Who is SteamOS For?
Today, Valve announced the first stage of their living room takeover: SteamOS. A Linux distro built with PC gaming in mind to be launched in 2014. Their announcement promises much, but some key details are missing and I begin to wonder who SteamOS is for and in what scenarios Valve envisage it.
SteamOS is the result of two ongoing projects at Valve over the last two years. Big Picture Mode brought a controller-friendly 10’ GUI to the Steam client. It launched a year ago and currently 196 games on Steam feature full controller support, with a further 453 listed as partial support. With this controller support and an interface well suited to the HDTV in our living room, the future of Steam’s plans was set in motion. The second project is more recent, the porting of the Steam client, and several of Valves games, to the Linux operating system. Currently 183 games have been released on Linux, no doubt helped with a large amount of indie developers porting games as part of the Humble Bundle in the years leading, and it seems to be snowballing.
And today we arrive at the combination of these efforts; SteamOS. At first blush, SteamOS seems like a great idea, an operating system from a company quite dedicated towards PC gaming and losing the baggage of Windows, of which Gabe Newell has made no secret of his dislike regarding their recent efforts. And Microsoft’s dedication to PC gaming has become questionable with their impending closure of GFWL. Steam OS will intend to marry the vast scope of PC games, the open nature, the ability to have development and play in one device, with the ease of use and living room nature of console gaming.
However, if you’re a PC gamer looking to make a move into the living room you’re going to immediately hit the brick wall of SteamOS running on Linux. Which means at the moment there’s only 183 games it will natively support. No doubt with a launch of next year more games will be supported but it’ll still be a far cry from the current 2,100+ Steam games that run on Windows. So immediately gamers are asked to make a compromise, to join the land of SteamOS accept that potentially 90% of your games won’t be running on your SteamOS machine. That’s a big thing to lose out on.
The current solution Valve propose is to stream your games over the home network from your existing Windows or Mac PC. You now have two PCs to do what one PC can already do. In a world of convergent devices it seems a bit of a step back in simplicity. It’s hardly a secret that one HDMI cable later and your PC is now plugged into a TV, hit the “Big Picture Mode” button on Steam and poof you’re now using your existing PC to run your existing Windows games on your TV.
Now if you’re a console gamer looking to enter the PC gaming space, SteamOS looks to present a comfortable environment you’re used to. Your games on a big TV screen, no faff, no bother, and you get to play in a world of mods, Steam sales and so on. But then this is running Linux and while it has made great strides, it’s still not great in the ease-of-use department. Even Valve had to have a good session of head scratching on how to install games onto Linux through Steam. No doubt SteamOS will likely force a Steam-inspired front-end on the Linux distro should anything go awry; if a console gamer isn’t wanting to get their hands mucky with tweaking Windows, doing it with Linux isn’t going to fare much better.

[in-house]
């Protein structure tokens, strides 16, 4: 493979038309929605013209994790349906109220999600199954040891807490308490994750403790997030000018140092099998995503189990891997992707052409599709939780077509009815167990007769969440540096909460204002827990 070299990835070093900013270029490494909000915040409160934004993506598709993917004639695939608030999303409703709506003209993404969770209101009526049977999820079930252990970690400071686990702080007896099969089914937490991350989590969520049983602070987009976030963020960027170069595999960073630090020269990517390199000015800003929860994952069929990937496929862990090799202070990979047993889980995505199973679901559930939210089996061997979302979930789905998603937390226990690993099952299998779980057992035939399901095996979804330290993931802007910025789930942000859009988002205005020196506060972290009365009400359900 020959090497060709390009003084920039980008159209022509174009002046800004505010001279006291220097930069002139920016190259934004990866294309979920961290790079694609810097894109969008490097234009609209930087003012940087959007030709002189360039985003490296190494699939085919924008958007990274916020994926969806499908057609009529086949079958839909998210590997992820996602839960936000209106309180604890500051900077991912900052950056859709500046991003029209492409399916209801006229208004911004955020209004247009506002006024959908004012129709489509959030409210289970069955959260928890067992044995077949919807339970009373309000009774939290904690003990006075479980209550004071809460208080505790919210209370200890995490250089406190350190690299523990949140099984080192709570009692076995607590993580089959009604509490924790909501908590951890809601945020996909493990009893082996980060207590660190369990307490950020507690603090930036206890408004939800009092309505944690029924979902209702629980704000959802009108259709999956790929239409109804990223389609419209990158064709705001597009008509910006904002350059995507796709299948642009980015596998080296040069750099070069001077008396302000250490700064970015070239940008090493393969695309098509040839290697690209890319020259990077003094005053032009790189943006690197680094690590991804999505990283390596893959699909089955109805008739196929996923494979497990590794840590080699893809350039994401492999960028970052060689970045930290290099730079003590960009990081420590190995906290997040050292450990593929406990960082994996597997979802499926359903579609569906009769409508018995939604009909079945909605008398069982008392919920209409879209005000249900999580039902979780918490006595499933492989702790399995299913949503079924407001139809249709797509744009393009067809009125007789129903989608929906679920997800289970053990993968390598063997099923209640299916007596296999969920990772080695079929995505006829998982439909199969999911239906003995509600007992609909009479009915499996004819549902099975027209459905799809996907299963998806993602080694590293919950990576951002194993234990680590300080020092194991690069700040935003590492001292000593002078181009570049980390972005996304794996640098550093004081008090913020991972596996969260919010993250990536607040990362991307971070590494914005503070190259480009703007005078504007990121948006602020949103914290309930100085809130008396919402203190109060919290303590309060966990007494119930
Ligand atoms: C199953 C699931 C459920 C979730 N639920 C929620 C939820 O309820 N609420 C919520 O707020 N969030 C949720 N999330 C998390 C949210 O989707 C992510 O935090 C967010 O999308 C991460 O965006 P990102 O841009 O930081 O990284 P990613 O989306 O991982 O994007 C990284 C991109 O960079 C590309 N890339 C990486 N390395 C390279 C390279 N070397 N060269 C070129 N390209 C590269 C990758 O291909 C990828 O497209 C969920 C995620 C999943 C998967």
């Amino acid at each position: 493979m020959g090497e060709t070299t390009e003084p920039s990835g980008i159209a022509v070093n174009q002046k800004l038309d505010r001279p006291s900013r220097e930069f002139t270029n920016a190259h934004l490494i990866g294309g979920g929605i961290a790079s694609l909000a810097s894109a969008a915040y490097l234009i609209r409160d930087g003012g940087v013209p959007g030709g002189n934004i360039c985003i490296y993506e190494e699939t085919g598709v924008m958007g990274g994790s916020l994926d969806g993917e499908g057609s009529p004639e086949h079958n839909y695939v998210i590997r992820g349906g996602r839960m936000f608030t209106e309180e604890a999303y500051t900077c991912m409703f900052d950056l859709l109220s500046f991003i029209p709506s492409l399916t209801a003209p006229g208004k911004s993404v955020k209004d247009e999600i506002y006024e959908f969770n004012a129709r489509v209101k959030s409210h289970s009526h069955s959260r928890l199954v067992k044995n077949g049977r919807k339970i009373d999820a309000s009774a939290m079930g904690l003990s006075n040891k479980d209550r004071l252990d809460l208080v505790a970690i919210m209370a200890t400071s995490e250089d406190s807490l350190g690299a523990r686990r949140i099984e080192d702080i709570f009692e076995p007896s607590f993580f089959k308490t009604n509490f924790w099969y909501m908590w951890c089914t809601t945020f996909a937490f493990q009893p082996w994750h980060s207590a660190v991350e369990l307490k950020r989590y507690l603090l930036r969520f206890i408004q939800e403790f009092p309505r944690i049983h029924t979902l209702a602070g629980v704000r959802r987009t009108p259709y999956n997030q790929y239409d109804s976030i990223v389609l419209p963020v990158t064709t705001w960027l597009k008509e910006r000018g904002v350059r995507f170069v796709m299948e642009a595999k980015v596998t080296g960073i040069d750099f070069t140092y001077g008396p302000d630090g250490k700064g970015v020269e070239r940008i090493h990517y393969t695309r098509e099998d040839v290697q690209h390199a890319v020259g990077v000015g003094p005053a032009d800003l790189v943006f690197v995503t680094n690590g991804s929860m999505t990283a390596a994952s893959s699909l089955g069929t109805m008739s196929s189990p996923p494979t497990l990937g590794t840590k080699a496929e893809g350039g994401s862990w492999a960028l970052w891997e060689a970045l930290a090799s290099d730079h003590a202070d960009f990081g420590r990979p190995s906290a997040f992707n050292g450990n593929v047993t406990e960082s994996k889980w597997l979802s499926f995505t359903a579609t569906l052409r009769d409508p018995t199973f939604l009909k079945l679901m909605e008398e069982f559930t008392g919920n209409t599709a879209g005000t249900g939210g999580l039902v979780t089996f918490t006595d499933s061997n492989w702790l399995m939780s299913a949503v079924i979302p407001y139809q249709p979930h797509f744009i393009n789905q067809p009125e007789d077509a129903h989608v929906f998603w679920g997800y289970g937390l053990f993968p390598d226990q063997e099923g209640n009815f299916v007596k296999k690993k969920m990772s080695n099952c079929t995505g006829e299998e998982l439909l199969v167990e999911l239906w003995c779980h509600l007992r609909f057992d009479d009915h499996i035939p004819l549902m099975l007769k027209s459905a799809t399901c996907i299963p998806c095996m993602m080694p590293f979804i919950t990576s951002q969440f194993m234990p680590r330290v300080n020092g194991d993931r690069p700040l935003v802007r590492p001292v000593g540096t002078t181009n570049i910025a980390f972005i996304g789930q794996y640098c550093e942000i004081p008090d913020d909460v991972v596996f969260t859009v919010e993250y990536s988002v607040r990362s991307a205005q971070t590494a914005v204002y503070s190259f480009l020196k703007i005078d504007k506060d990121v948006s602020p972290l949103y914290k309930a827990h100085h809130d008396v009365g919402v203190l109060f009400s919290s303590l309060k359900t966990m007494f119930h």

Then comes back to the limited library again, assuming a console gamer has been ogling the modded out screenshots of Skyrim they’ll likely be disappointed to find their SteamOS machine isn’t going to run it. And this is the same for many high-profile games, and the current announcement has done little to suggest this trend is going to change. It may be something that will, given enough time, but in the past year Valve have been unsuccessful in luring many/any high-profile developers over to Linux, so I’m not banking on this happening. Certainly not by SteamOS’ launch.
Where it comes to actually using it on a TV in Big Picture Mode even Windows loses out, let alone Linux. Only 24 Linux games have full controller support, a further 44 with only partial support. Windows sports 196 games with full controller support, as many games as there are on Linux, a further 452 with partial support. 24 games is quite pitiful considering Linux and Big Picture are a year old at this stage so it’s not really a “launch” line-up either. Obviously, the quick solution is to just use a keyboard and mouse, but that immediately breaks a lot of the “console simplicity” one would assume SteamOS is expected to have. This is likely an issue that will remain, not every game is going to work with a controller.
For the folks super interested in Linux there’s not much at all given either on what it’ll be able to run beyond Steam and Steam games. The assumption, given how Steam for Linux was developed, is that it’s running on top a modified version of Ubuntu. Which if it is, will at least provide a wide variety of additional software to get extra use of your SteamOS machine. Given how much is pushed by Valve on the “openness” of SteamOS, if all it could run were the games and software sold through Steam it would seem a bit hypocritical.
There are still two more announcements to be made, currently speculated to be the Steambox and a certain third entry, but hopefully many of the current issues and shortcomings of SteamOS will be addressed by Valve too. SteamOS holds promise, but for now it seems sub-par on way too many sides and while Valve are a big player in the PC gaming market, they may not hold much sway in bringing the many game developers entrenched in Windows and DirectX to come and play with the penguins.